Crystal Stilts : Alight of Night (Angular) (
I do sometimes feel suspicious that so many bands are making records that so blatantly appeal to fuddy duddy old timers. People like me. This album is dripping with allusions to The Jesus and Mary Chain, Velvet Underground, The House of Love and even Joy Division; what's even better there's a scarcely hidden love for the New Zealand Flying Nun's label bands of the 80s that I used to love so much – The Clean, The Bats and of course the fantastic Chills.

Should our pop pioneers really be so blatantly retro?

But then again, if the record introduces a whole new generation to these bands and gives me a new lease of life, so what?

The quality of some of these tracks is awesome; dripping with reverb, haunted by dreamy melody, drawled out vocals like the last gun slinger in the West, aching with regret, Crystal Stilts make Glasvegas sound like lightweight pop-punkers. Just as endearing are the subtle flourishes and unexpected touches that accompany nearly every track, such as the country twang of a steel guitar in 'Prismatic Room' or the achingly nostalgic organ line in 'Crystal Stilts'. These help give the songs individuality, something the band still needs to work on, while underlining the fact that their strength lies not in breaking new ground but in softly ram-raiding their influences and creating something new and beautiful from their pilferings.

Engine : Fringe (

A few months ago I reviewed a blank copy of this album here, and enjoyed it immensely for its political commitment and outspoken bolshiness. Now thanks to the nice people at Beefy Marauder Recordings, I have a (mostly) working copy of the album so I can enjoy it all over again.

And I can report that this isn't going to be an instant pop sensation, but if you like your music slightly unhinged and very definitely lo fi, you'll love this. The obvious humour in the lyrics (song titles include 'Stable as a Table' and 'Practise Makes Purple') is reflected in the mad bleeps, drum loops, unlikely samples, keyboard meanderings and percussive virtuoisity that make up this record, which work together to show that if you're inspired, you don't need millions of dollars or a brain dead PR machine.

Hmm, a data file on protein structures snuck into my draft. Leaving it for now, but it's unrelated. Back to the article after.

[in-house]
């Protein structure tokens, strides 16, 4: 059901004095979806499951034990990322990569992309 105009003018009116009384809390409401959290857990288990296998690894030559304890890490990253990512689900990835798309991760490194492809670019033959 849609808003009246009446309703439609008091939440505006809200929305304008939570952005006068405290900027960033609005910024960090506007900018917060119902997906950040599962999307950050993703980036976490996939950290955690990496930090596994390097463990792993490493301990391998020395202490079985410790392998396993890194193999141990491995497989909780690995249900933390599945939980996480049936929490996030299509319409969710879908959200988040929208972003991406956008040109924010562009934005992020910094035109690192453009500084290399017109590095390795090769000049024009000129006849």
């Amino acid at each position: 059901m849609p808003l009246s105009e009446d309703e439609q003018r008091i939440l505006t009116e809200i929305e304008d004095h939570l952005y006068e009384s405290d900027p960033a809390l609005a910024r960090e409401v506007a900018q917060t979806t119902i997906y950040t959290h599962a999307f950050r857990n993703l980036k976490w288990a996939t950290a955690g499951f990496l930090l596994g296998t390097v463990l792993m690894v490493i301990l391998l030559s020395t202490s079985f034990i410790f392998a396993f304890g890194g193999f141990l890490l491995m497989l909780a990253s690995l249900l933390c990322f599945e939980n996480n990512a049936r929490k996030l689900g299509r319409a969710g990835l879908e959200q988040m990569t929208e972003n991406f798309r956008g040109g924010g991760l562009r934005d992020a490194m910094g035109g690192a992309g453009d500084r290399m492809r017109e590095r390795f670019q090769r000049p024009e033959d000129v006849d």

So to finish in the spirit of plagarism that has imbued a lot of these reviews (though no one can accuse Engine of not being original), here's the Baltimore City Paper

much of Fringe feels like lo-fi audio splatter paint--squirmy synths, chirping electronics, back-of-a-cave vocals, and lots of samples, of course … it's the kinda thing that happens in a basement with a bottle of something foul, a cheap microphone, and a sampler.

If this sounds like your trough of slurry, get your skates on – only 100 copies made!


Her Next Friend : Disaster Casual (

What's wrong with me? Maybe it's that spring weather I mentioned at the top ...

When I mark a pile of school books, usually the ones at the bottom that I look at once I've already been sat there for hours, get a raw deal – less time, less sympathy, less effort. And so it often is with review writing. But not today despite the hours I've been tethered to the CD player.

For here's Her Next Friend, all poppy and and rocky and fun,with muscular beats, unmistakable big guitar sounds and songs that sound instantly familiar – in fact a lot of these tracks sound a lot like lost classics, something an American Teenage fan club fronted Lou Reed would have come up with. The reviewer who called them “jangly-guitared alterna-garage rock” seems to have hit the nail on the head, not quite there on a level with Super Deluxe but headed in the right direction.

So as I approach the end of my massive reviewing task, a theme seems to emerge, and that is that cutting edge guitar music seems to be mostly about recycling different past greats – but what does it take to be a 'new great'?

I'd suggest that to to add a little bit of the unexpected, to introduce unlikely bed fellow, to add an explosive spark of inspiration.
Which is surely the next step for this band.


Rosey R*E*P*E*A*T

Which bitch about these reviews on our message boards here